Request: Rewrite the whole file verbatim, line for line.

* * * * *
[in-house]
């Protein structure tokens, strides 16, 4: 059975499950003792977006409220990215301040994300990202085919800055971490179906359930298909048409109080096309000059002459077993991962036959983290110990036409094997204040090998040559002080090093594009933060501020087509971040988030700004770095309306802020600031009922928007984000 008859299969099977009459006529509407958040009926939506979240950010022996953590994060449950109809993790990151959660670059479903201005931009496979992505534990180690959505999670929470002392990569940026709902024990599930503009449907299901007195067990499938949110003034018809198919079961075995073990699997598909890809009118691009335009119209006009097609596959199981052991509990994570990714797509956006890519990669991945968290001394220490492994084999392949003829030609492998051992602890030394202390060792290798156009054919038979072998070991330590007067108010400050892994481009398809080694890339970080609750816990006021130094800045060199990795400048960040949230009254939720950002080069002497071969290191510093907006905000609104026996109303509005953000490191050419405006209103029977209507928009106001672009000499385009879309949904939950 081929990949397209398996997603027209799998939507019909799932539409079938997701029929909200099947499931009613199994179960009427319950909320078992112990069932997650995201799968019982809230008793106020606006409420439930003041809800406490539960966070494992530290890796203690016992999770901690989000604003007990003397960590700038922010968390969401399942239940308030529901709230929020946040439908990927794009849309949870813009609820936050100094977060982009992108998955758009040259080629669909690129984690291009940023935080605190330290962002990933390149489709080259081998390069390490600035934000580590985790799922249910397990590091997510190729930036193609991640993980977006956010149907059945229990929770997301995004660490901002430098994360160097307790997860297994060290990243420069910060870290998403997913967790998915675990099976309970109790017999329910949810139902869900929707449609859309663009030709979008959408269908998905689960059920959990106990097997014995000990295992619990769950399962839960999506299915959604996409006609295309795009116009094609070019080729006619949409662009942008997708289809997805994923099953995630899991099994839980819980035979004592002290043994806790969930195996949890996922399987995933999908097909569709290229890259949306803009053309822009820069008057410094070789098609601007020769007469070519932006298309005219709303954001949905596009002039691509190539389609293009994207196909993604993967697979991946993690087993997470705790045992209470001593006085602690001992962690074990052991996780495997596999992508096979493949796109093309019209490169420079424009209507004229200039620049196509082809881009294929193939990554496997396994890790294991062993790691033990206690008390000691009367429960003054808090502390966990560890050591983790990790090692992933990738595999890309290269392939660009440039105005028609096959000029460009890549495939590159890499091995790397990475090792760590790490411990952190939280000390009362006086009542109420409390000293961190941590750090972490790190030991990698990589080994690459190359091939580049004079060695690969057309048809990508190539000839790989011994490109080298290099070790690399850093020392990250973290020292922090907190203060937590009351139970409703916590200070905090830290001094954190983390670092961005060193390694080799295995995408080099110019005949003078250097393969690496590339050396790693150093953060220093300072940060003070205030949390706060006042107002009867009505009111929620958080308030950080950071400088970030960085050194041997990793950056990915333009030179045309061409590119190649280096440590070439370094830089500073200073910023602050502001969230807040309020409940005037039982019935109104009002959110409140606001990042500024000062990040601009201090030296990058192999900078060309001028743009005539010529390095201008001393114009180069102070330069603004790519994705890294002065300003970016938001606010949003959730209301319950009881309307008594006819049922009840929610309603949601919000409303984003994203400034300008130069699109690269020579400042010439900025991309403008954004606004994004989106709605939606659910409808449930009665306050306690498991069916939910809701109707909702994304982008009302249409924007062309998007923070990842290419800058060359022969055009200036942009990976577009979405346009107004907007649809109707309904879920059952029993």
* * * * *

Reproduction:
[in-house]
């Protein structure tokens, strides 16, 4: 059975499950003792977006409220990215301040994300990202085919800055971490179906359930298909048409109080096309000059002459077993991962036959983290110990036409094997204040090998040559002080090093594009933060501020087509971040988030700004770095309306802020600031009922928007984000 008859299969099977009459006529509407958040009926939506979240950010022996953590994060449950109809993790990151959660670059479903201005931009496979992505534990180690959505999670929470002392990569940026709902024990599930503009449907299901007195067990499938949110003034018809198919079961075995073990699997598909890809009118691009335009119209006009097609596959199981052991509990994570990714797509956006890519990669991945968290001394220490492994084999392949003829030609492998051992602890030394202390060792290798156009054919038979072998070991330590007067108010400050892994481009398809080694890339970080609750816990006021130094800045060199990795400048960040949230009254939720950002080069002497071969290191510093907006905000609104026996109303509005953000490191050419405006209103029977209507928009106001672009000499385009879309949904939950 081929990949397209398996997603027209799998939507019909799932539409079938997701029929909200099947499931009613199994179960009427319950909320078992112990069932997650995201799968019982809230008793106020606006409420439930003041809800406490539960966070494992530290890796203690016992999770901690989000604003007990003397960590700038922010968390969401399942239940308030529901709230929020946040439908990927794009849309949870813009609820936050100094977060982009992108998955758009040259080629669909690129984690291009940023935080605190330290962002990933390149489709080259081998390069390490600035934000580590985790799922249910397990590091997510190729930036193609991640993980977006956010149907059945229990929770997301995004660490901002430098994360160097307790997860297994060290990243420069910060870290998403997913967790998915675990099976309970109790017999329910949810139902869900929707449609859309663009030709979008959408269908998905689960059920959990106990097997014995000990295992619990769950399962839960999506299915959604996409006609295309795009116009094609070019080729006619949409662009942008997708289809997805994923099953995630899991099994839980819980035979004592002290043994806790969930195996949890996922399987995933999908097909569709290229890259949306803009053309822009820069008057410094070789098609601007020769007469070519932006298309005219709303954001949905596009002039691509190539389609293009994207196909993604993967697979991946993690087993997470705790045992209470001593006085602690001992962690074990052991996780495997596999992508096979493949796109093309019209490169420079424009209507004229200039620049196509082809881009294929193939990554496997396994890790294991062993790691033990206690008390000691009367429960003054808090502390966990560890050591983790990790090692992933990738595999890309290269392939660009440039105005028609096959000029460009890549495939590159890499091995790397990475090792760590790490411990952190939280000390009362006086009542109420409390000293961190941590750090972490790190030991990698990589080994690459190359091939580049004079060695690969057309048809990508190539000839790989011994490109080298290099070790690399850093020392990250973290020292922090907190203060937590009351139970409703916590200070905090830290001094954190983390670092961005060193390694080799295995995408080099110019005949003078250097393969690496590339050396790693150093953060220093300072940060003070205030949390706060006042107002009867009505009111929620958080308030950080950071400088970030960085050194041997990793950056990915333009030179045309061409590119190649280096440590070439370094830089500073200073910023602050502001969230807040309020409940005037039982019935109104009002959110409140606001990042500024000062990040601009201090030296990058192999900078060309001028743009005539010529390095201008001393114009180069102070330069603004790519994705890294002065300003970016938001606010949003959730209301319950009881309307008594006819049922009840929610309603949601919000409303984003994203400034300008130069699109690269020579400042010439900025991309403008954004606004994004989106709605939606659910409808449930009665306050306690498991069916939910809701109707909702994304982008009302249409924007062309998007923070990842290419800058060359022969055009200036942009990976577009979405346009107004907007649809109707309904879920059952029993």